CLXXXIX. Men Pleasing.

GAL. i. 10. “For do I
now persuade men, or God? or do I seek to please men? for
if I yet pleased men, I should not be the servant of Christ.”

THE only way in which we can persuade God is by taking
His way as ours, not by hoping to get Him to take our
way as His. Paul had been delivering a very harsh judg-
ment; and it might be said that this attitude was wrong
in a minister of the religion of love. But he says the
question is not one of gaining over men, but of standing
right with God. But it might be objected, “Is it im-
possible to conciliate men and God at the same time?” He
replies: “I can no longer please men as once I did, be-
cause I am become the servant of Christ.” The doctrine
of Paul was not lawless licence, but the service of Christ,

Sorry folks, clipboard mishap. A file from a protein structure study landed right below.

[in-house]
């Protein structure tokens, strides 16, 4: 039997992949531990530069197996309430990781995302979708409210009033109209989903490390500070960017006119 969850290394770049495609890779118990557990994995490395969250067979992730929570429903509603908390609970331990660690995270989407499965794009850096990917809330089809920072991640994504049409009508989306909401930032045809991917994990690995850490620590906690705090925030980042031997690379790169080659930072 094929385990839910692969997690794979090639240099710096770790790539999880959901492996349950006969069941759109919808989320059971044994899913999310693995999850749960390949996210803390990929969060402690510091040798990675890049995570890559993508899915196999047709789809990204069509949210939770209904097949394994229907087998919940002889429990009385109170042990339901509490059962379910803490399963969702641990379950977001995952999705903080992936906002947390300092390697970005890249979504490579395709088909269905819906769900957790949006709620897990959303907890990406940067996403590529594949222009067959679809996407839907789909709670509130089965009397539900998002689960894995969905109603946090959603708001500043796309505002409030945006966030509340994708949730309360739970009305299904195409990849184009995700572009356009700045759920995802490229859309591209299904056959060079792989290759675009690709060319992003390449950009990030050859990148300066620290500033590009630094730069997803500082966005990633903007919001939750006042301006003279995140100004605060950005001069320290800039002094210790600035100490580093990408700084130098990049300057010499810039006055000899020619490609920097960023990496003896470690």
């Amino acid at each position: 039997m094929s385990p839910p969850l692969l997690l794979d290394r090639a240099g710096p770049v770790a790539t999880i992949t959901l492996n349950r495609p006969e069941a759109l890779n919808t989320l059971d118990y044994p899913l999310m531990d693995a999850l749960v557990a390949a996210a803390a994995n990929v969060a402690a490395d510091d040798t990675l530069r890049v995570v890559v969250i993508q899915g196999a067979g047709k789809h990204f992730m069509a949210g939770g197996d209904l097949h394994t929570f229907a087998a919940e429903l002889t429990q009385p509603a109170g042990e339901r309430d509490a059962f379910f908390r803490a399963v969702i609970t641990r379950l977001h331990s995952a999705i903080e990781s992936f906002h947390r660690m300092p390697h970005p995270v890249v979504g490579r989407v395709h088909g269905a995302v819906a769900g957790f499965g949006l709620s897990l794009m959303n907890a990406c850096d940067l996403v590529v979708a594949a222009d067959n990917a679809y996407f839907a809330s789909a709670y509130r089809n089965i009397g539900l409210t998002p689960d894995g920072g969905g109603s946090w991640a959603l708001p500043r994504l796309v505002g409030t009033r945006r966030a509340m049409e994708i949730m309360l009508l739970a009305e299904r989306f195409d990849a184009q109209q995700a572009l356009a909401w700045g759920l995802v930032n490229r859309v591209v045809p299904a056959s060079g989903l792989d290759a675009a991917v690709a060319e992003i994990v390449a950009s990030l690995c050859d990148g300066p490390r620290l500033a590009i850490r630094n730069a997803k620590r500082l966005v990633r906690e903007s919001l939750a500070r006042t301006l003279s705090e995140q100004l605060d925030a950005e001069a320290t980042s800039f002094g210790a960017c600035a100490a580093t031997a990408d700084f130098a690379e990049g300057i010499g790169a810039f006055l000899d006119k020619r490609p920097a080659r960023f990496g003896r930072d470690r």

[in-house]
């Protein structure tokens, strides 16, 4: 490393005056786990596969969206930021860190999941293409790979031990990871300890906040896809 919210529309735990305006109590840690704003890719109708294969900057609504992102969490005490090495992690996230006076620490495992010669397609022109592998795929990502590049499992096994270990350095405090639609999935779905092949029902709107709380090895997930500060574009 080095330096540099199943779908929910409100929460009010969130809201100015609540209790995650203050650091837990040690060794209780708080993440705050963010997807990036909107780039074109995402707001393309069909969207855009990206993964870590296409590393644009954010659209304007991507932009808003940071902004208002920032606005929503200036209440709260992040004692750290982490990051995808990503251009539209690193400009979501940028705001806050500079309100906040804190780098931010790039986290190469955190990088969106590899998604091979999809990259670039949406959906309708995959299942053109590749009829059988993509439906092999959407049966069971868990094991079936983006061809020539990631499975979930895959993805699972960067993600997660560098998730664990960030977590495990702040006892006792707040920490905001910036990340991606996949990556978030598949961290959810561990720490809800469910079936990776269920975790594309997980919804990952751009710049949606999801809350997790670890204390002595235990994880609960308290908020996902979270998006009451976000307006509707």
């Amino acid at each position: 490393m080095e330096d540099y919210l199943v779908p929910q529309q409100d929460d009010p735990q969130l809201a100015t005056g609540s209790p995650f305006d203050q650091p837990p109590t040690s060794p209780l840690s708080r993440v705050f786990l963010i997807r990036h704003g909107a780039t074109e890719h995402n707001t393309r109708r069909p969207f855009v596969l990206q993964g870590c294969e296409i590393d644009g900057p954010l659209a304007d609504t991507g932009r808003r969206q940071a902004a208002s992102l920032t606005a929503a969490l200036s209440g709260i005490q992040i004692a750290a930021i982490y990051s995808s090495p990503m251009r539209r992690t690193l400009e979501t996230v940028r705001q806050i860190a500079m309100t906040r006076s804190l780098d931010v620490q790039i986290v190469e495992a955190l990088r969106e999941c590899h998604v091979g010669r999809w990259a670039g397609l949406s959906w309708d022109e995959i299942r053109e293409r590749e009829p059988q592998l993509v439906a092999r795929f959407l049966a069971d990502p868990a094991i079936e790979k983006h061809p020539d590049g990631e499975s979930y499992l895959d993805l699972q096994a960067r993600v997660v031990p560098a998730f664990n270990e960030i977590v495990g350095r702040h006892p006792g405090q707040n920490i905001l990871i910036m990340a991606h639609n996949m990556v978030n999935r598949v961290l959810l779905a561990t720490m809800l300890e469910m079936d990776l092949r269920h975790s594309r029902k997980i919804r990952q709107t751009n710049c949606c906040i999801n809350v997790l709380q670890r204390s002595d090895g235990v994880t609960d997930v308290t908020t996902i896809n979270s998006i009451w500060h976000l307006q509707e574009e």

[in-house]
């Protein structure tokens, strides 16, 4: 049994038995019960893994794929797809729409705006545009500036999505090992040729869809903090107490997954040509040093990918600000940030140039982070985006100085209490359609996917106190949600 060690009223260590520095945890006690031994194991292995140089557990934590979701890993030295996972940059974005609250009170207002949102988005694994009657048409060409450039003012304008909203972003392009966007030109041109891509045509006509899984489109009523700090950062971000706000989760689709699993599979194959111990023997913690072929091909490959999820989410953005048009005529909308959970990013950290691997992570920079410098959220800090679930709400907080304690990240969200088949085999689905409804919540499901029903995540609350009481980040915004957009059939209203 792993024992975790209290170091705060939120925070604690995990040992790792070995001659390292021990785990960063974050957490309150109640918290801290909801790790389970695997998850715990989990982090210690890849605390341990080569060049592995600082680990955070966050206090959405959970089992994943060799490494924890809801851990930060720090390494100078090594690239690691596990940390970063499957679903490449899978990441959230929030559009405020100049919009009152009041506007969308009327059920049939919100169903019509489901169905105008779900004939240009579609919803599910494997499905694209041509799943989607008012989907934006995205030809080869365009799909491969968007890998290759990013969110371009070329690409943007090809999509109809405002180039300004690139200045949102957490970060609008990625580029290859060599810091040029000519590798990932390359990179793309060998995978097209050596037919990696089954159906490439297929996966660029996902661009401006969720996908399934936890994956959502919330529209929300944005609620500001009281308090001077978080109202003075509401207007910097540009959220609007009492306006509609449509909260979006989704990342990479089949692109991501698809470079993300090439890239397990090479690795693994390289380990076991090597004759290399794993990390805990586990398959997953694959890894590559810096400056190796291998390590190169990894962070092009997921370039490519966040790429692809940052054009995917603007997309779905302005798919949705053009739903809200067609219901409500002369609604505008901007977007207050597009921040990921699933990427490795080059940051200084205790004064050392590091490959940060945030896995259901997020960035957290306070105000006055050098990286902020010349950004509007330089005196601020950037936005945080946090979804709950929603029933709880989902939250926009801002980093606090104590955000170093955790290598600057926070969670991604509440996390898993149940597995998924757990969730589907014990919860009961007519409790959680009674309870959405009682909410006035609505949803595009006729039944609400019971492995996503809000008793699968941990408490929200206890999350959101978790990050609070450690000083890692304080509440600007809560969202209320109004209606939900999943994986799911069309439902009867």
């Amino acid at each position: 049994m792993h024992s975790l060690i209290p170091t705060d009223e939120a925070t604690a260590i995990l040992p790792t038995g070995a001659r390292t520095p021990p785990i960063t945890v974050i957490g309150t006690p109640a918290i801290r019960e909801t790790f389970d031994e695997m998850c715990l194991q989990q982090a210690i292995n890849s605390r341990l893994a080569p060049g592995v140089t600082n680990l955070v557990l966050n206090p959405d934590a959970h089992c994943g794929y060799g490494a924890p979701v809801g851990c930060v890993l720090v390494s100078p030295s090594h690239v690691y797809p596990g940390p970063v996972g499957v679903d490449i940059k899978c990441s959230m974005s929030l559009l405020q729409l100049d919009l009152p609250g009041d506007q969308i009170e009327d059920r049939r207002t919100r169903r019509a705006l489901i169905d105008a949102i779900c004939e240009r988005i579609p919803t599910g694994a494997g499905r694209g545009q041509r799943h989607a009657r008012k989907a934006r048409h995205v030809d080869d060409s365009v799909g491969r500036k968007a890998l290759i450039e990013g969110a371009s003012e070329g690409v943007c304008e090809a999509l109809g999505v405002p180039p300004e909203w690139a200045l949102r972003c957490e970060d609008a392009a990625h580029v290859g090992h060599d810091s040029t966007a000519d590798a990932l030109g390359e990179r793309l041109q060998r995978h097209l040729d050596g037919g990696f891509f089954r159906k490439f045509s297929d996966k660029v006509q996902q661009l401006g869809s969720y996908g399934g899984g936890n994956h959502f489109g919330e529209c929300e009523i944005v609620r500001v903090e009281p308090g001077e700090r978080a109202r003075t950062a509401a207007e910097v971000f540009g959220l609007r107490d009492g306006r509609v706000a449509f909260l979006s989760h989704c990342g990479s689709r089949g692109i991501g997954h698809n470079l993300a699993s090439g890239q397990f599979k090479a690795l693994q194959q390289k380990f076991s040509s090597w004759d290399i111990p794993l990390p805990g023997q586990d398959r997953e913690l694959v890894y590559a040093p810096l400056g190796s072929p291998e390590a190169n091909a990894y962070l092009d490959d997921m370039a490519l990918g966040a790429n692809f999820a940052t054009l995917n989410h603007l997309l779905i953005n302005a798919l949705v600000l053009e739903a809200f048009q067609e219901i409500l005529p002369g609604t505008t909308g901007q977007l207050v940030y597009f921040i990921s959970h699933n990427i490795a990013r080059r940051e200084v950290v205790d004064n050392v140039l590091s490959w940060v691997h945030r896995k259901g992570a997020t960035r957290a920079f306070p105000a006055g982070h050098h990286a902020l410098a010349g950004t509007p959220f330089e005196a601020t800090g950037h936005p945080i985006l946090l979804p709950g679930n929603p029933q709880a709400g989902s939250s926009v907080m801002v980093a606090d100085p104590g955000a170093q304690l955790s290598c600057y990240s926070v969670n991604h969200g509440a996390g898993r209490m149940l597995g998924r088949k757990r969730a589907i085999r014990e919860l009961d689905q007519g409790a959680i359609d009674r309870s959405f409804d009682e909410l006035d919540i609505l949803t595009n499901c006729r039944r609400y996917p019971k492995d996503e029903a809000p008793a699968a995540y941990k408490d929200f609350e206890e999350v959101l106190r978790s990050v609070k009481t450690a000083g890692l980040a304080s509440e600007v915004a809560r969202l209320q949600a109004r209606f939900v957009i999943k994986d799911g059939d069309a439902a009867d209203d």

the one true and sure way of deliverance from the service
of man.
I. Deliverance from the fear of man and the necessity to
please him may be taken as a general description of the
liberty of Christians; while the necessity to please man
represents in a very typical manner the non-freedom of a
a natural unredeemed man.
All social relations involve an endeavour and a desire to
please. But what is good and necessary for a social life
must not be changed into a fatal bondage.
This bondage is part of the bondage of sin. It is
exemplified in customs of hospitality; in men-pleasing
extravagance in matters of outward show; in doubtful
conversation; in undue conduct on the Lord’s-day. We
must ask, not, “How can I best please my neighbour?”
but, “How can I best glorify God?”
II. How are we to be set free from this yoke of time-
servers?
1. We must be in a personal relation by faith to Christ
as our Saviour. A life to and for God is only possible in
Christ.
2. We must always look to Christ not only as Saviour
but as Lord and King. A bare abstract sense of duty will
not deliver us from this bondage. Let us ask ourselves
whether we are so serving Christ as to be set free from
serving man.
W. Robertson Smith, M.A.

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